[ sahr-juh nt ]
/ ˈsɑr dʒənt /


Also especially British, ser·jeant (for defs 1–7, 9).

Origin of sergeant

1150–1200; Middle English sergant, serjant, serjaunt < Old French sergent < Latin servient- (stem of serviēns), present participle of servīre. See serve, -ent


ser·gean·cy [sahr-juh n-see] /ˈsɑr dʒən si/, ser·geant·ship, noun

Definition for sergeant (2 of 2)

[ yawrk ]
/ yɔrk /


Example sentences from the Web for sergeant

British Dictionary definitions for sergeant (1 of 4)

/ (ˈsɑːdʒənt) /


a noncommissioned officer in certain armed forces, usually ranking above a corporal
  1. (in Britain) a police officer ranking between constable and inspector
  2. (in the US) a police officer ranking below a captain
a court or municipal officer who has ceremonial duties
(formerly) a tenant by military service, not of knightly rank
Also: serjeant

Derived forms of sergeant

sergeancy (ˈsɑːdʒənsɪ) or sergeantship, noun

Word Origin for sergeant

C12: from Old French sergent, from Latin serviēns, literally: serving, from servīre to serve

British Dictionary definitions for sergeant (2 of 4)

/ (jɔːk) /


(tr) cricket to bowl or try to bowl (a batsman) by pitching the ball under or just beyond the bat

Word Origin for york

C19: back formation from yorker

British Dictionary definitions for sergeant (3 of 4)

York 1
/ (jɔːk) /


a historic city in NE England, in York unitary authority, North Yorkshire, on the River Ouse: the military capital of Roman Britain; capital of the N archiepiscopal province of Britain since 625, with a cathedral (the Minster) begun in 1154; noted for its cycle of medieval mystery plays; unusually intact medieval walls; university (1963). Pop: 137 505 (2001) Latin name: Eboracum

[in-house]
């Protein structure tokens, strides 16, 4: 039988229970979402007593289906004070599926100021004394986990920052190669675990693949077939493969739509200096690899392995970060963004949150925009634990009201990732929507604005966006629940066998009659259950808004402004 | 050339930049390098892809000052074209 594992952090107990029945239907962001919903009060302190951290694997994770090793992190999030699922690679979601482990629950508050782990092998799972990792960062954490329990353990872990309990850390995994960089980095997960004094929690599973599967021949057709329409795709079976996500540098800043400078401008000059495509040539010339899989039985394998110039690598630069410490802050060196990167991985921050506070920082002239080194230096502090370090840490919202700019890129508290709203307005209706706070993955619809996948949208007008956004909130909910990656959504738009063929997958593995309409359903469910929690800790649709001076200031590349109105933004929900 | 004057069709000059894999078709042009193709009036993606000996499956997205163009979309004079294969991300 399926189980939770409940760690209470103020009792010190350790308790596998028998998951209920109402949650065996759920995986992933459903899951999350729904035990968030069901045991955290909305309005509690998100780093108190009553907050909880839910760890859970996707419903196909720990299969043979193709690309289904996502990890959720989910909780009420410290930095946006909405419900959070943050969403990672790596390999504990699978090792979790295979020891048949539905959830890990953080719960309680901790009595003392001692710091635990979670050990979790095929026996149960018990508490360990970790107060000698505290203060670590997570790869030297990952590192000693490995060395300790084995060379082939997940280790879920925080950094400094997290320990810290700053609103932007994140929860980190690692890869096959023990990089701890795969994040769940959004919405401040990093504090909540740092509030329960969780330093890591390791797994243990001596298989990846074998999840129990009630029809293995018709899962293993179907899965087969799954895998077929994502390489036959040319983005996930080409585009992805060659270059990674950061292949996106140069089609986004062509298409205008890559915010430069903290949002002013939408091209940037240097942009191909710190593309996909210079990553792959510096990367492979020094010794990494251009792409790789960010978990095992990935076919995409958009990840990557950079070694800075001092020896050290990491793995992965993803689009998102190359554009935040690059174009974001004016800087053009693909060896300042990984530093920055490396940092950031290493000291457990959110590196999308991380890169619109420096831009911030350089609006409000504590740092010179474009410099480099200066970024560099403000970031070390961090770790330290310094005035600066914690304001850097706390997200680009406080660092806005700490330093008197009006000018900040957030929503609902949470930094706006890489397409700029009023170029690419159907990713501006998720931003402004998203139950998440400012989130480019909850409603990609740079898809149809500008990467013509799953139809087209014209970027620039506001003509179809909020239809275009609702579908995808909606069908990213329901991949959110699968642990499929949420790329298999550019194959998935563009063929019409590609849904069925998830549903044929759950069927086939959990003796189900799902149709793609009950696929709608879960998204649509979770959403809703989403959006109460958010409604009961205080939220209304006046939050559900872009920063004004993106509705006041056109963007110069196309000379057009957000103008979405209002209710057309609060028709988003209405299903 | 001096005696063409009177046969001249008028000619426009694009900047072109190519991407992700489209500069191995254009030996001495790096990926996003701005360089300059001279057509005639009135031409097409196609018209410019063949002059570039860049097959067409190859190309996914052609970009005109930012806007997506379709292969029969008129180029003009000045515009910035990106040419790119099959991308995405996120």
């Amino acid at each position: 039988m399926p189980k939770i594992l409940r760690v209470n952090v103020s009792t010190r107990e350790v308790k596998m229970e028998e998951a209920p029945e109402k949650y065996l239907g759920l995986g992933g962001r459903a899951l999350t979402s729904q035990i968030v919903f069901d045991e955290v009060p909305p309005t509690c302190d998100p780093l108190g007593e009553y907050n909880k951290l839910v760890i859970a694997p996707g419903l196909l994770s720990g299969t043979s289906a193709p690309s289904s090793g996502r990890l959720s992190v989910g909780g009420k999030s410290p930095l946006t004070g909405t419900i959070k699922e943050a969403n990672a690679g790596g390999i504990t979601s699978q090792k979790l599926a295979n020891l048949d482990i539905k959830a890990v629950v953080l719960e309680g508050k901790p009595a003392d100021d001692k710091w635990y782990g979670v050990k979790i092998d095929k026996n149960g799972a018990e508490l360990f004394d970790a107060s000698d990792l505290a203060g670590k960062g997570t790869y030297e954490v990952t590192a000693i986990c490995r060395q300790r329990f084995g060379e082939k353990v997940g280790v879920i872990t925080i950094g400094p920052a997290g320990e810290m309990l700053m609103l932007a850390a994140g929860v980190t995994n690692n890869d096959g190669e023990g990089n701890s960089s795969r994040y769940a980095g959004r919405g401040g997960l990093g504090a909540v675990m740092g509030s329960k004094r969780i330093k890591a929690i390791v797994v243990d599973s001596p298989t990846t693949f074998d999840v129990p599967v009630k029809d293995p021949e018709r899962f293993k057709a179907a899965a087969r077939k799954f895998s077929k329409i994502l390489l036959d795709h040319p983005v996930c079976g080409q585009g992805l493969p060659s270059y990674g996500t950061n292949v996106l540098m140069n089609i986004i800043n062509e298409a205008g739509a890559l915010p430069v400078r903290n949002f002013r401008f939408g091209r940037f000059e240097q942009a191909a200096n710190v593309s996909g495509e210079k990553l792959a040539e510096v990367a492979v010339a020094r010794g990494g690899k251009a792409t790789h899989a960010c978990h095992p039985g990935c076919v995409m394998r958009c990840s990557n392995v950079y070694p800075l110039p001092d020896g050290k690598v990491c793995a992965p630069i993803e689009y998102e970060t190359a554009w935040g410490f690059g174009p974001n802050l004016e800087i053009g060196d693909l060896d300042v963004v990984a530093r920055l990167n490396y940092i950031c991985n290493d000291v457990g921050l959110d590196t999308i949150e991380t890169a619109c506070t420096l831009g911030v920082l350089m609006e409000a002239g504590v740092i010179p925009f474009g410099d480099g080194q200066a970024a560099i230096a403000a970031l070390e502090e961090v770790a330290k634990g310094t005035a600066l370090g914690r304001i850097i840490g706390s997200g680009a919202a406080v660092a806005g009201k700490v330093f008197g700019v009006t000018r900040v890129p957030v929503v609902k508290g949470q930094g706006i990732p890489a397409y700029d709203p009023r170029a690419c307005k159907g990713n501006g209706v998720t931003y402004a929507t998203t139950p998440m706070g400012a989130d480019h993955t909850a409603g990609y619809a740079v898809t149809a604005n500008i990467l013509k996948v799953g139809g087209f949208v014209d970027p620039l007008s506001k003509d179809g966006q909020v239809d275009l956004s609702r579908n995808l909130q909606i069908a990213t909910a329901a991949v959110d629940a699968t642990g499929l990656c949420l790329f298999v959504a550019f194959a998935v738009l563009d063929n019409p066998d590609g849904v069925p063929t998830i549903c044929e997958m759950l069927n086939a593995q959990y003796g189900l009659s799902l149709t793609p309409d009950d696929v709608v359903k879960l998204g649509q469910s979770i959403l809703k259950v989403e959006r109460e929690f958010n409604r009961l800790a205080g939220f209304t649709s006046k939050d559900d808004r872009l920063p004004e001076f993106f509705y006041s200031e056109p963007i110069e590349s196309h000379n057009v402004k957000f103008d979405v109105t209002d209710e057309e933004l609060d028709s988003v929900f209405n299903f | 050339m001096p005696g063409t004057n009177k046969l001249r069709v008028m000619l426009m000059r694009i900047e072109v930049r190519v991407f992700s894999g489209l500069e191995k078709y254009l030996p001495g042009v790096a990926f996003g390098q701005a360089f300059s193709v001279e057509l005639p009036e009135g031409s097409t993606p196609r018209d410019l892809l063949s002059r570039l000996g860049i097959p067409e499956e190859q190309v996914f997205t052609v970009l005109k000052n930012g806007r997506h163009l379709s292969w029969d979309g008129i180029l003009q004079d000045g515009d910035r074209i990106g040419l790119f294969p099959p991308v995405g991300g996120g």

a unitary authority in NE England, in North Yorkshire. Pop: 183 100 (2003 est). Area: 272 sq km (105 sq miles)
Cape York a cape in NE Australia, in Queensland at the N tip of the Cape York Peninsula, extending into the Torres Strait: the northernmost point of Australia

British Dictionary definitions for sergeant (4 of 4)

York 2
/ (jɔːk) /


the English royal house that reigned from 1461 to 1485 and was descended from Richard Plantagenet, Duke of York (1411–60), whose claim to the throne precipitated the Wars of the Roses. His sons reigned as Edward IV and Richard III
Alvin C (ullum). 1887–1964, US soldier and hero of World War I
Duke of, full name Prince Frederick Augustus, Duke of York and Albany . 1763–1827, second son of George III of Great Britain and Ireland. An undistinguished commander-in-chief of the British army (1798–1809), he is the "grand old Duke of York" of the nursery rhyme
Prince Andrew, Duke of. born 1960, second son of Elizabeth II of Great Britain and Northern Ireland. He married (1986) Miss Sarah Ferguson; they divorced in 1996; their first daughter, Princess Beatrice of York, was born in 1988 and their second, Princess Eugenie of York, in 1990